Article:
A quotation by Dr. Martin Luther King Jr., clumsily shortened when inscribed in granite on his memorial on the National Mall in Washington, will be replaced and his full words restored, officials said Friday.
Interior Secretary Kan Salazar and National Park Service Director Jon Jarvis said the correction to the so-called drum major quotation will more accurately reflect King's original meaning in a sermon he delivered two months before he was assassinated in 1968.
The memorial was dedicated last fall.
King spoke the famed words to the congregation of Atlanta's Ebenezer Baptist Church, where he critiqued the "drum major instinct," shorthand for a showboat who leads the parade. Imagining his own eulogy, King made it clear he wanted to be remembered for a higher purpose.
"If you want to say that I was a drum major, say that I was a drum major for justice," he said. "Say that I was a drum major for peace. I was a drum major for righteousness. And all the other shallow things will not matter."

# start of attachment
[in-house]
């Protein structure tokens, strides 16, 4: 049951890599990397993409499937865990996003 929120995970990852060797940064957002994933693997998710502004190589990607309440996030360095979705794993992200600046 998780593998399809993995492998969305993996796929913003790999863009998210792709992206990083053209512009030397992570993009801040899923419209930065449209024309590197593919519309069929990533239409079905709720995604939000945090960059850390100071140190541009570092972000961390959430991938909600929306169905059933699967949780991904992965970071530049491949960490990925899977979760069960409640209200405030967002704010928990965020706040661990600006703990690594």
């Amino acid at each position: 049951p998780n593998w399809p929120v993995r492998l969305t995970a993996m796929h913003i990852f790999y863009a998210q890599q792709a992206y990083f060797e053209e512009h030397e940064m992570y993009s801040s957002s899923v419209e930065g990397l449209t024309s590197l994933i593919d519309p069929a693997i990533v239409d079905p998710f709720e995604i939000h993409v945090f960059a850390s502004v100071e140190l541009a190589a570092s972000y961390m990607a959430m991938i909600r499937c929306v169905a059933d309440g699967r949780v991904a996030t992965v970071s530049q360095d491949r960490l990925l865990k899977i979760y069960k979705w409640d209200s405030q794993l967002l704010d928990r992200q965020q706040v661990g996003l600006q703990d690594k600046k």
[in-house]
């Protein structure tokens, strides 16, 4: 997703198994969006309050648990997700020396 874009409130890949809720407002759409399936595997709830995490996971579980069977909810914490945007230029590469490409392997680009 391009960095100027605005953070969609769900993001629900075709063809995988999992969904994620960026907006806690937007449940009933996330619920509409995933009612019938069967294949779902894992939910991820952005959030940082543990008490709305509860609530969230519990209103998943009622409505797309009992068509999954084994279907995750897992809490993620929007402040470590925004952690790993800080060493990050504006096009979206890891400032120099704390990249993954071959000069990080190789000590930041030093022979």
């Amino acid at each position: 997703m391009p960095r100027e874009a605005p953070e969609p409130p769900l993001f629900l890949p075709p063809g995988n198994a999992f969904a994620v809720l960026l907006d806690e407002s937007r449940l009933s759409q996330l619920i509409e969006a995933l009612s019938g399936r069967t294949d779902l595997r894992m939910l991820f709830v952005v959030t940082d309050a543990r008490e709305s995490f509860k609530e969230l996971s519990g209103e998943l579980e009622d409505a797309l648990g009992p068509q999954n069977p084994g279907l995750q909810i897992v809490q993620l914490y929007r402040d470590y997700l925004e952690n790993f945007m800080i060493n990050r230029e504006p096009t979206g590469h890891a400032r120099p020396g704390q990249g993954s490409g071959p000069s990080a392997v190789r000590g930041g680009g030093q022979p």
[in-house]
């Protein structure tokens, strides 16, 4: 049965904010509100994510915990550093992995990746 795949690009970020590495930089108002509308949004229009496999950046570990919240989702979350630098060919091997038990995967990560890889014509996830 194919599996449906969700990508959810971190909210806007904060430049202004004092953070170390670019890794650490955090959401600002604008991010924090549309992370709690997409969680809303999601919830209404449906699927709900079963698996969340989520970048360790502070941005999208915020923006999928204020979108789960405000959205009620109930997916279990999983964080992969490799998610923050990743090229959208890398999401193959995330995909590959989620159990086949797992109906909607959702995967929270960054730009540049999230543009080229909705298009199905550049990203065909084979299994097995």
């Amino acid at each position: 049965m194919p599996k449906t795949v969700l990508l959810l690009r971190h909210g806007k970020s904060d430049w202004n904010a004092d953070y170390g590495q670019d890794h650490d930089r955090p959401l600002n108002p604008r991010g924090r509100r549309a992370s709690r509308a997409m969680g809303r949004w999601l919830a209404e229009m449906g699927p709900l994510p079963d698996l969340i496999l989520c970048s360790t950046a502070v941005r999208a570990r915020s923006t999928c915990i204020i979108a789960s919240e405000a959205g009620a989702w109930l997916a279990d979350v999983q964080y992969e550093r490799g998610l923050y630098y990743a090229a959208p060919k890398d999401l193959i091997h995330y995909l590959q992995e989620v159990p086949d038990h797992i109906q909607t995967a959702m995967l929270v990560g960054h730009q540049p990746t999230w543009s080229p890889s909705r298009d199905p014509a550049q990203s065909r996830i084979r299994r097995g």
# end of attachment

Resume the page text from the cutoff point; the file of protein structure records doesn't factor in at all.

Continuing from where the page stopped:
When carved into granite on the north face of the memorial's centerpiece, a 30-foot-tall statue of King emerging from a huge block of stone, the 45 words in the quotation were boiled down to 10 words so as to fit the limited space available: I was a drum major for justice, peace and righteousness.
Anger and dismay over the quotation grew after Rachel Manteuffel wrote an opinion piece in the Washington Post last summer drawing attention to the awkward abridgement.
Poet and author Maya Angelou said that the truncated version made him sound egotistical and boastful, like an "arrogant twit."
Ed Jackson Jr., the executive architect of the $120 million memorial project, objected to the plan.
He said removing the inscription will amount to "defacing" the memorial because any new granite would be a noticeably different color.